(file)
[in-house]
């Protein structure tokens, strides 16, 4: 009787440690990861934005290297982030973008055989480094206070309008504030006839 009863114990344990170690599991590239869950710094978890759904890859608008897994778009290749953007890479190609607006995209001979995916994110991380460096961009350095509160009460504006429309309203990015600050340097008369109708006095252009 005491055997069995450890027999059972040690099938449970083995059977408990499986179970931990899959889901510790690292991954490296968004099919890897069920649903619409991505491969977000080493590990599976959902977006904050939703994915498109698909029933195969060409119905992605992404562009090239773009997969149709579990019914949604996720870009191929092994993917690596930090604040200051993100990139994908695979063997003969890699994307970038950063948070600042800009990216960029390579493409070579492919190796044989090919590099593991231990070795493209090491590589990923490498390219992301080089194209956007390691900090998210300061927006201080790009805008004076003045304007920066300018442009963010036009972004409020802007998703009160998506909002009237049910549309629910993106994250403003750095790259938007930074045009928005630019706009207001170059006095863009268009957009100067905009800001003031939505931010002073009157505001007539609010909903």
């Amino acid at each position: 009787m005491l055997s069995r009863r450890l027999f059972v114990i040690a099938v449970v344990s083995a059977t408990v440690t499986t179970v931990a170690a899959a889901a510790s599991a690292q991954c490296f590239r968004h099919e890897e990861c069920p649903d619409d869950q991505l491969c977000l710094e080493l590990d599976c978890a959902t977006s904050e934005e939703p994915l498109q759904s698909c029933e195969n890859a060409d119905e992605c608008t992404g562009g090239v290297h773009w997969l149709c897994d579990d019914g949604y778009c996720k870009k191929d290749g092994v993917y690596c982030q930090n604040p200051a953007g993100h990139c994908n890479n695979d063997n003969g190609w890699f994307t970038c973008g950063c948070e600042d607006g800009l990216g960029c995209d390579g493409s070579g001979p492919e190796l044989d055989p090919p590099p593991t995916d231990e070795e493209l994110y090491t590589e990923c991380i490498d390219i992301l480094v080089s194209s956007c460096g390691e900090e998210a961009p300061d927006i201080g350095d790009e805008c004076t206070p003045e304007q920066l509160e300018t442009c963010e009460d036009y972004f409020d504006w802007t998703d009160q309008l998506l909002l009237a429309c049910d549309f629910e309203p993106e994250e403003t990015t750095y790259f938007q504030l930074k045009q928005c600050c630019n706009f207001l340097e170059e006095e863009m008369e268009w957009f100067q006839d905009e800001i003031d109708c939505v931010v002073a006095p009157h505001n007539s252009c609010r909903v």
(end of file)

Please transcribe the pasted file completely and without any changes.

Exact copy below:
[in-house]
């Protein structure tokens, strides 16, 4: 009787440690990861934005290297982030973008055989480094206070309008504030006839 009863114990344990170690599991590239869950710094978890759904890859608008897994778009290749953007890479190609607006995209001979995916994110991380460096961009350095509160009460504006429309309203990015600050340097008369109708006095252009 005491055997069995450890027999059972040690099938449970083995059977408990499986179970931990899959889901510790690292991954490296968004099919890897069920649903619409991505491969977000080493590990599976959902977006904050939703994915498109698909029933195969060409119905992605992404562009090239773009997969149709579990019914949604996720870009191929092994993917690596930090604040200051993100990139994908695979063997003969890699994307970038950063948070600042800009990216960029390579493409070579492919190796044989090919590099593991231990070795493209090491590589990923490498390219992301080089194209956007390691900090998210300061927006201080790009805008004076003045304007920066300018442009963010036009972004409020802007998703009160998506909002009237049910549309629910993106994250403003750095790259938007930074045009928005630019706009207001170059006095863009268009957009100067905009800001003031939505931010002073009157505001007539609010909903």
């Amino acid at each position: 009787m005491l055997s069995r009863r450890l027999f059972v114990i040690a099938v449970v344990s083995a059977t408990v440690t499986t179970v931990a170690a899959a889901a510790s599991a690292q991954c490296f590239r968004h099919e890897e990861c069920p649903d619409d869950q991505l491969c977000l710094e080493l590990d599976c978890a959902t977006s904050e934005e939703p994915l498109q759904s698909c029933e195969n890859a060409d119905e992605c608008t992404g562009g090239v290297h773009w997969l149709c897994d579990d019914g949604y778009c996720k870009k191929d290749g092994v993917y690596c982030q930090n604040p200051a953007g993100h990139c994908n890479n695979d063997n003969g190609w890699f994307t970038c973008g950063c948070e600042d607006g800009l990216g960029c995209d390579g493409s070579g001979p492919e190796l044989d055989p090919p590099p593991t995916d231990e070795e493209l994110y090491t590589e990923c991380i490498d390219i992301l480094v080089s194209s956007c460096g390691e900090e998210a961009p300061d927006i201080g350095d790009e805008c004076t206070p003045e304007q920066l509160e300018t442009c963010e009460d036009y972004f409020d504006w802007t998703d009160q309008l998506l909002l009237a429309c049910d549309f629910e309203p993106e994250e403003t990015t750095y790259f938007q504030l930074k045009q928005c600050c630019n706009f207001l340097e170059e006095e863009m008369e268009w957009f100067q006839d905009e800001i003031d109708c939505v931010v002073a006095p009157h505001n007539s252009c609010r909903v």